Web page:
Feature 07.03.2024 4 minutes

The Real American Revolution

A statue of Paul revere on a horse

Political freedom lies at the heart of the Fourth of July.

No one is born understanding what it means to be an American; no one is born understanding the idea of political freedom or knowing about the American Revolution. We have to learn these things. If we don’t, the American Revolution, political freedom, and Americans will vanish from the earth. How do we learn these things?

From the earliest days and for almost two and a half centuries now, when Americans have looked back on the American Revolution, we have naturally remembered great events: the Boston Massacre, the Boston Tea Party, the convening of the first Continental Congress, “Paul Revere’s Ride,” the battles of Lexington and Concord, Washington crossing the Delaware, the winter at Valley Forge, and the Battle of Yorktown. This is reasonable and human. Actions, events, and individual heroism reach the mind vividly through the imagination. All the colorful circumstances, the risky and fateful choices, the acts of daring and heroism deserve and need serious study. They teach endless generations by example.

But every example is an example of something. To understand the examples, and fully benefit from them, we must understand what it is they exemplify. We can’t understand the heroic deeds of the American Revolution—we can’t see the most essential thing we can learn from them—without understanding what caused them and for what sake they were undertaken. This is when we begin to see the American Revolution in full and when we begin to see that what it means to be an American is inseparable from the idea of political freedom. As John Adams wrote, the real American Revolution was “in the Minds and Hearts of the People.” A “radical Change in the Principles, Opinions Sentiments and Affection of the People, was the real American Revolution.”

The record of this revolution in the hearts and minds of the American people is one of the great American treasures; it gives the precious gift of the American Revolution to all future times and all peoples everywhere. The record of the real American Revolution is the eloquent record of the incarnation of the American idea of political freedom in pamphlets and petitions, state papers, letters, sermons, constitutions, resolves, bills and declarations of rights, memoirs, diaries, journals, treatises, speeches, and addresses—mostly in an amazingly compressed epochal period in the 1760s and 1770s—in which a revolutionary generation learned to think and act like the Americans they were becoming.

A revolution took place in their hearts and minds, in their souls. This revolution culminated in the Declaration of Independence, an expression of what Thomas Jefferson called “the American Mind.” He also beautifully called the Declaration an “effusion of the American Soul.” All the revolutionary actions and documents leading to the Declaration and flowing from it express one dimension or another of the American idea of political freedom. Returning to them again and again is an essential way in which succeeding generations of Americans can continue to experience the American Revolution for themselves.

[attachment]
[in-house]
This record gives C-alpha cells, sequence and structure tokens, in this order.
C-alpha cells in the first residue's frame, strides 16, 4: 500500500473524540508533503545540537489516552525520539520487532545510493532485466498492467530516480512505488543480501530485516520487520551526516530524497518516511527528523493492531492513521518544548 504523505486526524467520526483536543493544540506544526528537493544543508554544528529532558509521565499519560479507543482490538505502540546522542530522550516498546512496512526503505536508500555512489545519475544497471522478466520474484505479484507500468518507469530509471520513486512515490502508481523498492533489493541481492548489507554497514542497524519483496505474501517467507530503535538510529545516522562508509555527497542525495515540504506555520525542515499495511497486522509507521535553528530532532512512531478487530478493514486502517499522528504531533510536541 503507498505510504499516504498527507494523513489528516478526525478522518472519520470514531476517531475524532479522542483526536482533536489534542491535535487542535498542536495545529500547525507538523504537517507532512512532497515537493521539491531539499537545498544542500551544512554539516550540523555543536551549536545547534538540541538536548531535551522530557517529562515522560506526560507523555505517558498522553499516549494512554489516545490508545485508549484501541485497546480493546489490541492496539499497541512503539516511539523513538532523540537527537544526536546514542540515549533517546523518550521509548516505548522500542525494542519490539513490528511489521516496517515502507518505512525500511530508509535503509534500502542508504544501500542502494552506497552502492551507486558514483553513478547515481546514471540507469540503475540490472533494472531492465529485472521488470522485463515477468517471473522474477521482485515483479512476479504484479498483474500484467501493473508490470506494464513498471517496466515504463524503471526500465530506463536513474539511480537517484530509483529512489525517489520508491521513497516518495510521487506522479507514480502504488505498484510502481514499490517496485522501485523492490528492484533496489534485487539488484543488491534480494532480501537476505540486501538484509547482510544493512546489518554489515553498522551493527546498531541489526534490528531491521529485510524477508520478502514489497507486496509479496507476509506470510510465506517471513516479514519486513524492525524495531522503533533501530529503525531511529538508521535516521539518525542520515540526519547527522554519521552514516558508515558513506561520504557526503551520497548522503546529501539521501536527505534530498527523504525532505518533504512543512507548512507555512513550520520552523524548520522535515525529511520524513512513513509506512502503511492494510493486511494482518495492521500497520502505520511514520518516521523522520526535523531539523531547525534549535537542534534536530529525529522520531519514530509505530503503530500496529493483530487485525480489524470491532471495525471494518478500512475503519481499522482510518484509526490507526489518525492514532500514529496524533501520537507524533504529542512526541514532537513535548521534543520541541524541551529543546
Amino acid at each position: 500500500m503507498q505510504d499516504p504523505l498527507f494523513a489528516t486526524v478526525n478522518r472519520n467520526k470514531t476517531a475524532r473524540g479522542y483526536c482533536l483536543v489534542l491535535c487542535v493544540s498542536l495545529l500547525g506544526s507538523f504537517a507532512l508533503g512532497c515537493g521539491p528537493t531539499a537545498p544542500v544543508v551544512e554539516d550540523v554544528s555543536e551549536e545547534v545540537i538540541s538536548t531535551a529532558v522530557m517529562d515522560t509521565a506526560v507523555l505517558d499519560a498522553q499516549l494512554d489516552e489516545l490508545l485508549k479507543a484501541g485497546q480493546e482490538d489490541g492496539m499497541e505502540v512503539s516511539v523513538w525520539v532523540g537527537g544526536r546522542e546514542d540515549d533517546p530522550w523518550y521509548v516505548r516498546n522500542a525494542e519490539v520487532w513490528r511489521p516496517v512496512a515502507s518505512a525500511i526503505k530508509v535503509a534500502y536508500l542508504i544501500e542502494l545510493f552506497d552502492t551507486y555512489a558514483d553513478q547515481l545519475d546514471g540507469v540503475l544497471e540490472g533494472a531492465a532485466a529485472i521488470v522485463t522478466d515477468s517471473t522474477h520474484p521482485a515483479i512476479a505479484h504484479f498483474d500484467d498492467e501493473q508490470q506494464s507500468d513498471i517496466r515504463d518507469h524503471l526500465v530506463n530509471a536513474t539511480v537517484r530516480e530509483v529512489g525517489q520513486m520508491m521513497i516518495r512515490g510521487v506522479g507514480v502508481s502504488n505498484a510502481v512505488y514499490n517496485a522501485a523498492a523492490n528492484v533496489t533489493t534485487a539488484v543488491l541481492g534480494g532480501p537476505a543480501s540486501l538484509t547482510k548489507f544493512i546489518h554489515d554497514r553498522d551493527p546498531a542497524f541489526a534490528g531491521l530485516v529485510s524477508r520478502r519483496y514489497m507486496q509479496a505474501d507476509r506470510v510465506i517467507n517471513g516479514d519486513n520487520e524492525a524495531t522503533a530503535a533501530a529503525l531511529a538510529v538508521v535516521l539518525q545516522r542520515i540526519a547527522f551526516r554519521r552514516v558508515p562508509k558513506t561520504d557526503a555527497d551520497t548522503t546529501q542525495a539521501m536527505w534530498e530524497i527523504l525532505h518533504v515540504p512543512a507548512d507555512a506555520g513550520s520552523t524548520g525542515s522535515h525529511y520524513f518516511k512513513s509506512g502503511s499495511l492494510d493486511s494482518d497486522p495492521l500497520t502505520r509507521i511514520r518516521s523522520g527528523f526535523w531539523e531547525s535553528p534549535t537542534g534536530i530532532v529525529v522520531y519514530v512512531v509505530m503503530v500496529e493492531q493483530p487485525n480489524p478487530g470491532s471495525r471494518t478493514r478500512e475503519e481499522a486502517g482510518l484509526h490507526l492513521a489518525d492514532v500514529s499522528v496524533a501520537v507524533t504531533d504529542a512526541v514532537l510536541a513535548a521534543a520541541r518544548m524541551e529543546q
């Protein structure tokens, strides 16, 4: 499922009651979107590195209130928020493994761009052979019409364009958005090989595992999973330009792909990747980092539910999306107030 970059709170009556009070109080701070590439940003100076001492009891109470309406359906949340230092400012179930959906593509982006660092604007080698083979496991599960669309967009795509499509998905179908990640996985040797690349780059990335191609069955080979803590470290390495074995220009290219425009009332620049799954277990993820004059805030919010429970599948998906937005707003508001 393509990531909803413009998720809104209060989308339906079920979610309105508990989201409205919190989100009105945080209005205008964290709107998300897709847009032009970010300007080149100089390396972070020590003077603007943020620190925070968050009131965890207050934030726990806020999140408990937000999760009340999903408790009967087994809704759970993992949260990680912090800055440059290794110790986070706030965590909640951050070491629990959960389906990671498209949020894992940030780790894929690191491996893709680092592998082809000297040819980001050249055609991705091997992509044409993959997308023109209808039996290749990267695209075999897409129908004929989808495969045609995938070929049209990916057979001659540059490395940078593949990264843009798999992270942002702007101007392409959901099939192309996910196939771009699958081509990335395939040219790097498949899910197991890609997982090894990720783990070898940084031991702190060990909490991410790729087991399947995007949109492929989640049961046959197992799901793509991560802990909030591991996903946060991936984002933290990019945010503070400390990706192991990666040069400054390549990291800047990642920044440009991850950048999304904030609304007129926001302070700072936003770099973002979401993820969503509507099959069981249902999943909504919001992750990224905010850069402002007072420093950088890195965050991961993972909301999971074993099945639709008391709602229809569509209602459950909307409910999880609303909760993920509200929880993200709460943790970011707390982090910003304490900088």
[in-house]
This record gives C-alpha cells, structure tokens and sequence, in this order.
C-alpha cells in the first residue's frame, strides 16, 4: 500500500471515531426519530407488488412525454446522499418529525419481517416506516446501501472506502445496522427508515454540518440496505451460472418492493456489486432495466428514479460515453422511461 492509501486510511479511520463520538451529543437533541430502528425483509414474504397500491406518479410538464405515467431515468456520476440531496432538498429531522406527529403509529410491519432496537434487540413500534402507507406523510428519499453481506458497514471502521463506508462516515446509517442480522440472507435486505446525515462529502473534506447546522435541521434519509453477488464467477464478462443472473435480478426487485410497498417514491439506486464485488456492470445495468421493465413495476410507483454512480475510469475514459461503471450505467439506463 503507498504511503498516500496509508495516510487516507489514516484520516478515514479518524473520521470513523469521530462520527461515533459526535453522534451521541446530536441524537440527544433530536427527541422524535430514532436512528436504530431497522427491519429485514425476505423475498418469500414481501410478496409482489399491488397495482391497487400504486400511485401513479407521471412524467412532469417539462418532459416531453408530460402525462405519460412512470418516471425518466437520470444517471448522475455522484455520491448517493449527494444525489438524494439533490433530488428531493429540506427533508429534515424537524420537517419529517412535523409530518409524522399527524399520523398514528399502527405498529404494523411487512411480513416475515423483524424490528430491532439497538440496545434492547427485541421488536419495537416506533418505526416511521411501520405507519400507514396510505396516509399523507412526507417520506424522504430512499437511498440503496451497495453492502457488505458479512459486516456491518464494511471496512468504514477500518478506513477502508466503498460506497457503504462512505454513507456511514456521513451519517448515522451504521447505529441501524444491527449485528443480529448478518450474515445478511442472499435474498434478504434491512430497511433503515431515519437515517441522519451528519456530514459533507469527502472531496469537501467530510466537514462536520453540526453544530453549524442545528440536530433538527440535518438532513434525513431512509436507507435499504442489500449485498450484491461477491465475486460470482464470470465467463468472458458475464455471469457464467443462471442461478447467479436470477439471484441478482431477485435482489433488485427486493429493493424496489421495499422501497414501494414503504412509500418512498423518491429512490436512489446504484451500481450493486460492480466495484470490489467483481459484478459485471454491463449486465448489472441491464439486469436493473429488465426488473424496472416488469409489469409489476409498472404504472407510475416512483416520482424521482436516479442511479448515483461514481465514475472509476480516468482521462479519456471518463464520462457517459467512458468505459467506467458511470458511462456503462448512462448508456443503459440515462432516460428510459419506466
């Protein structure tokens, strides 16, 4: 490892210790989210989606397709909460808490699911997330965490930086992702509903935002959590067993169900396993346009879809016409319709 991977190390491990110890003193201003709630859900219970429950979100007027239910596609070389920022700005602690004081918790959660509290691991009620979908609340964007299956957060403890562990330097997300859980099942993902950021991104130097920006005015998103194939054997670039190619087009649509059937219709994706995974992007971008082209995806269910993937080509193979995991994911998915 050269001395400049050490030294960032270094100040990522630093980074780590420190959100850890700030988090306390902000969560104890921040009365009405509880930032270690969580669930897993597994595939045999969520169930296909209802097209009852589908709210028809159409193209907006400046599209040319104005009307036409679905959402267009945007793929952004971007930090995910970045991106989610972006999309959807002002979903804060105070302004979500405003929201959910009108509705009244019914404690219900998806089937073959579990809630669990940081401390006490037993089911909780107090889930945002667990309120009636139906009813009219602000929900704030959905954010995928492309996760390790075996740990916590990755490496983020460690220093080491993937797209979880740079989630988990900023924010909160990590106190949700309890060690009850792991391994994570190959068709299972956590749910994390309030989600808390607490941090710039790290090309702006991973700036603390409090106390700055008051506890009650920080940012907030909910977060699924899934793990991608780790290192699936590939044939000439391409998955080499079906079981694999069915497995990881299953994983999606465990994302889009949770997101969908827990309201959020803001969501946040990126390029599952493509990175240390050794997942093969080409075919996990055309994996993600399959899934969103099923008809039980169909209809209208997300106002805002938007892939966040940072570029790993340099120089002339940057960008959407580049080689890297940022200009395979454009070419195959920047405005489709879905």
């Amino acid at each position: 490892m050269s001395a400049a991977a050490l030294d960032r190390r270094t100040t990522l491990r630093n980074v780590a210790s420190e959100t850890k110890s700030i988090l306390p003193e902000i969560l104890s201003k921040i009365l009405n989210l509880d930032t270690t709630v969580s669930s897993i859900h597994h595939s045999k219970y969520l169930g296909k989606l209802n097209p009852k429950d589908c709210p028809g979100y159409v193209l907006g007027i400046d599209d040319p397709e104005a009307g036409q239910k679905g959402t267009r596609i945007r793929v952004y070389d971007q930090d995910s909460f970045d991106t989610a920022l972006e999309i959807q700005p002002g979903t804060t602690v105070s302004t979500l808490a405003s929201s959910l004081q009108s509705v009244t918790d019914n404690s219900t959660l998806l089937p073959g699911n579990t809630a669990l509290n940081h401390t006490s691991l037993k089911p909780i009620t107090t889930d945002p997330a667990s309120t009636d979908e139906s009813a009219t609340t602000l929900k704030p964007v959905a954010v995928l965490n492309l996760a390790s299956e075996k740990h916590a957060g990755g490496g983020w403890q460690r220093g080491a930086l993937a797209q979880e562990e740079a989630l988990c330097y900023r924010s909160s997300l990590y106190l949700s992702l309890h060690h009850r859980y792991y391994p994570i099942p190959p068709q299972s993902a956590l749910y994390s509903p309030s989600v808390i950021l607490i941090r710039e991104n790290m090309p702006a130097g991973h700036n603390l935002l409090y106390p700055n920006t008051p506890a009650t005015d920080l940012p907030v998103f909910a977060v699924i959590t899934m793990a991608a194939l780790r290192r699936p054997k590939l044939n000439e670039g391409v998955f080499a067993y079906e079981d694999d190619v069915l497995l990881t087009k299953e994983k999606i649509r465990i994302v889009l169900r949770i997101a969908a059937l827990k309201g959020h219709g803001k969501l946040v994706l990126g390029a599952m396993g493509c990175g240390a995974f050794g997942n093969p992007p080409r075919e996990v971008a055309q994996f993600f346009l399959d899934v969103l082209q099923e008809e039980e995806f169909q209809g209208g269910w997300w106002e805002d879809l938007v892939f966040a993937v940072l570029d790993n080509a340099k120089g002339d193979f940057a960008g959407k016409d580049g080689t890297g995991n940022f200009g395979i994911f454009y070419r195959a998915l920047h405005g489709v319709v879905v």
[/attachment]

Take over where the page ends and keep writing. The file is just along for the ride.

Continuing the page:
This experience is not merely, or even primarily, historical. To experience the American Revolution fully is to experience the idea of political freedom becoming active in your heart, mind, and soul. In your life. It is to experience being free. Political freedom in its fullness is a way of life. It is the American way of life. This way of life consists in the active exercise—individually and as a community of free citizens—of all the capacities required for self-government. It requires all the human virtues or excellences, active in their fullness. As the Virginia Declaration of Rights declared in 1776: “no free government, or the blessings of liberty, can be preserved to any people but by a firm adherence to justice, moderation, temperance, frugality, and virtue, and by frequent recurrence to fundamental principles.”

The Revolutionary and Founding generations did their heroic and historic part in bequeathing this legacy of freedom to us. To receive it, we need only to understand it and live up to it. So abundant is the gift of freedom that to live up to it is the most fulfilling thing a man or woman can do. It is literally the “pursuit of happiness,” exactly as those words were meant in the Declaration of Independence. It is a “rising to equality,” in Lincoln’s words, so that the idea of political freedom informs our lives, our communities, and our institutions as Americans. Nothing can do more honor to human nature or the greater good to ourselves, our country, and our world.

The Fourth of July—Independence Day—is a sacred American day set aside to remind ourselves and our families, friends, and fellow citizens of all these things.

Happy Fourth!

The American Mind presents a range of perspectives. Views are writers’ own and do not necessarily represent those of The Claremont Institute.

The American Mind is a publication of the Claremont Institute, a non-profit 501(c)(3) organization, dedicated to restoring the principles of the American Founding to their rightful, preeminent authority in our national life. Interested in supporting our work? Gifts to the Claremont Institute are tax-deductible.

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